6 Tips for a Paper-Free Kitchen
Let’s admit it: Going through rolls and rolls of paper towels in your kitchen is really easy. Especially if you have kids or pets, spills and stains are at every turn and grabbing for that roll of paper towels can feel like the quickest fix. In this article, we are questioning whether or not that is actually the case. I’m sharing the best tips for going paper-free in your kitchen – both your wallet and the planet will thank you.
Why Go Paper-Free in the Kitchen?
First let’s talk about paper waste. But we can recycle paper, right? Unfortunately, the EPA estimated in 2015 that the recycling rate for paper products was barely over 50%. That means half of consumable paper products produced are ultimately sent to landfills. And this waste estimate doesn’t account for the environmental impact of manufacturing, transporting, and packaging paper towels. A whopping 40% of the world’s commercially cut timber is used for the production of paper!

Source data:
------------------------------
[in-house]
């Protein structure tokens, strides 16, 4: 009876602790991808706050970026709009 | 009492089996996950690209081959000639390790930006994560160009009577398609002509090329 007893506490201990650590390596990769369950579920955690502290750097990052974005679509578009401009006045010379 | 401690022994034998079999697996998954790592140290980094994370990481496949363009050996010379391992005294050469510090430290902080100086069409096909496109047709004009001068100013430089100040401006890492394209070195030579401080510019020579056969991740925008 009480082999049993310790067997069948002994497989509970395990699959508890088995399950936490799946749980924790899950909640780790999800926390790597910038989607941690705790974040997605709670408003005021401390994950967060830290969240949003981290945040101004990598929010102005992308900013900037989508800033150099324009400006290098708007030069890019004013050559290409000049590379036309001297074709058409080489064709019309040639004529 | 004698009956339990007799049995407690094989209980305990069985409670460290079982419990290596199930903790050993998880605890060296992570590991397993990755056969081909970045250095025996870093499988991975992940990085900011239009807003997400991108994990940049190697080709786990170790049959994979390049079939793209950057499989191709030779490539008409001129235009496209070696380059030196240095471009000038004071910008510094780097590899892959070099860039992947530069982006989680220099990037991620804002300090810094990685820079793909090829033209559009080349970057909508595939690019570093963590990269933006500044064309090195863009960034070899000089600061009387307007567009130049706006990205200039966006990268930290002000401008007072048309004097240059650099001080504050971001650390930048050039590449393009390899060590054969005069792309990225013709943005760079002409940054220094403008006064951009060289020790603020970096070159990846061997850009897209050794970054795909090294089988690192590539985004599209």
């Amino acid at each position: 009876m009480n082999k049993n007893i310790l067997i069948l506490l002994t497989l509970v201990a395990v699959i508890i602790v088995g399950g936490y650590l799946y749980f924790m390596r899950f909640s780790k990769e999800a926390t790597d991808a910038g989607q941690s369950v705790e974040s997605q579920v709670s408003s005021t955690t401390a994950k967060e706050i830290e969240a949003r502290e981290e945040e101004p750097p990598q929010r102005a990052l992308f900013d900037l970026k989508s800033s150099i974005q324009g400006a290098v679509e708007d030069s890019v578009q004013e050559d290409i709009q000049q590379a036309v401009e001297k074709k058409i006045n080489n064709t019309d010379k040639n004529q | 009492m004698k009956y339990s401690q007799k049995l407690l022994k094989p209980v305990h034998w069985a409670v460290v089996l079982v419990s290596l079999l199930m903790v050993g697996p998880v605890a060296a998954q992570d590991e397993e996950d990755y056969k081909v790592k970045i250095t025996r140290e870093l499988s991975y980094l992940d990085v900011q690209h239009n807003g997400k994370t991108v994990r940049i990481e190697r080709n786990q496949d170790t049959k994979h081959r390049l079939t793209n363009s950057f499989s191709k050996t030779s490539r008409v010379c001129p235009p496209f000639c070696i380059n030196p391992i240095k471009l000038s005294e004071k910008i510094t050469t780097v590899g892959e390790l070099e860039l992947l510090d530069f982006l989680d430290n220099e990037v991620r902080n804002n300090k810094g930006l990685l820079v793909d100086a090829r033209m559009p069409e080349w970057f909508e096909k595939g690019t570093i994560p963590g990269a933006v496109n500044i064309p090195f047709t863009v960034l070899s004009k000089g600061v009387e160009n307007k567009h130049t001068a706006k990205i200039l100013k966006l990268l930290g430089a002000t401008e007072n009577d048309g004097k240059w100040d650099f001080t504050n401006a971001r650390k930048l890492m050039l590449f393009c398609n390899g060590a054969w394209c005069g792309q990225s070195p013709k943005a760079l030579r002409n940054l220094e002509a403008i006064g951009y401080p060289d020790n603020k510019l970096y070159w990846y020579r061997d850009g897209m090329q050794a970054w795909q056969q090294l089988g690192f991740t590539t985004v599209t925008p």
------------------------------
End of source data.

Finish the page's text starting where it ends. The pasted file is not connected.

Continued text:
To touch on packaging, paper towels are typically packaged in non-recyclable plastic. What makes this a bummer? “Plastic takes more than 400 years to degrade” (National Geographic), which means it will be accumulating in landfills for generations and generations.
How to Set Up a Paper-Free Kitchen
Now that I’ve scared you away from using paper in your kitchen, you can rest assured that there are simple, easy ways to set up your kitchen to go paper-free.
- Make a list. Do you and your family use paper napkins at the dinner table? Wipe down your counters with paper towels? Clean your fridge with paper towels? Pick up spilled food with paper towels? Make a checklist of all the ways that you’re currently using paper in your kitchen so you can more effectively brainstorm what materials you might need for environmentally-friendly alternatives.